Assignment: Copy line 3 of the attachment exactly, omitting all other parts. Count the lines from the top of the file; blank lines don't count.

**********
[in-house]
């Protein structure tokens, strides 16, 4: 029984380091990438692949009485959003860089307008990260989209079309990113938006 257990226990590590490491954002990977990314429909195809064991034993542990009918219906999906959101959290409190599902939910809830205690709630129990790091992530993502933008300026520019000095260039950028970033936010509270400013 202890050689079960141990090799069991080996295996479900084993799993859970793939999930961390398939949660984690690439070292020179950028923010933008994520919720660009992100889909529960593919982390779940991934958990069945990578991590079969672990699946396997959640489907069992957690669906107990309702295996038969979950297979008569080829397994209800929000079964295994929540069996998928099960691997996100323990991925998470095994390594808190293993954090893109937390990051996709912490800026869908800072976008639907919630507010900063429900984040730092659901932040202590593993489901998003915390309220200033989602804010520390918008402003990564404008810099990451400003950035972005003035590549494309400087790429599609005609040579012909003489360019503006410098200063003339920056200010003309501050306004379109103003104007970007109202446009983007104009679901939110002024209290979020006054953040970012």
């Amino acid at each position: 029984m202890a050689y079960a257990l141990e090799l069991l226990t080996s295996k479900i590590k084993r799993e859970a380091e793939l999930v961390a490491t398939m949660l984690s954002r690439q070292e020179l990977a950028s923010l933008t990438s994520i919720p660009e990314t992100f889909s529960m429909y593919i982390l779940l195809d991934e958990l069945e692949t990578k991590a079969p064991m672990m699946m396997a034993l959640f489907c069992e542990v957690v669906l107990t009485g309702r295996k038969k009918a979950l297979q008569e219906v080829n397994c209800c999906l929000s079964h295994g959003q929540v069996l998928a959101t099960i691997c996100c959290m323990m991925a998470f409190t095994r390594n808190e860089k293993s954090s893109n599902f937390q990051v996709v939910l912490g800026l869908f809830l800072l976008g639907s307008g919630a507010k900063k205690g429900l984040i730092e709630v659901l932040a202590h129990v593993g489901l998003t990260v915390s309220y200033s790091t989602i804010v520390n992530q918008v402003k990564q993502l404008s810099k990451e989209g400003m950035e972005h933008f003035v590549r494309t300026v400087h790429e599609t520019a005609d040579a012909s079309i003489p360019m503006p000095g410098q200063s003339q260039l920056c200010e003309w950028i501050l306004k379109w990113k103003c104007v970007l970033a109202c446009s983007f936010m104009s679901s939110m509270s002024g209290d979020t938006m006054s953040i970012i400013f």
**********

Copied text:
């Amino acid at each position: 029984m202890a050689y079960a257990l141990e090799l069991l226990t080996s295996k479900i590590k084993r799993e859970a380091e793939l999930v961390a490491t398939m949660l984690s954002r690439q070292e020179l990977a950028s923010l933008t990438s994520i919720p660009e990314t992100f889909s529960m429909y593919i982390l779940l195809d991934e958990l069945e692949t990578k991590a079969p064991m672990m699946m396997a034993l959640f489907c069992e542990v957690v669906l107990t009485g309702r295996k038969k009918a979950l297979q008569e219906v080829n397994c209800c999906l929000s079964h295994g959003q929540v069996l998928a959101t099960i691997c996100c959290m323990m991925a998470f409190t095994r390594n808190e860089k293993s954090s893109n599902f937390q990051v996709v939910l912490g800026l869908f809830l800072l976008g639907s307008g919630a507010k900063k205690g429900l984040i730092e709630v659901l932040a202590h129990v593993g489901l998003t990260v915390s309220y200033s790091t989602i804010v520390n992530q918008v402003k990564q993502l404008s810099k990451e989209g400003m950035e972005h933008f003035v590549r494309t300026v400087h790429e599609t520019a005609d040579a012909s079309i003489p360019m503006p000095g410098q200063s003339q260039l920056c200010e003309w950028i501050l306004k379109w990113k103003c104007v970007l970033a109202c446009s983007f936010m104009s679901s939110m509270s002024g209290d979020t938006m006054s953040i970012i400013f």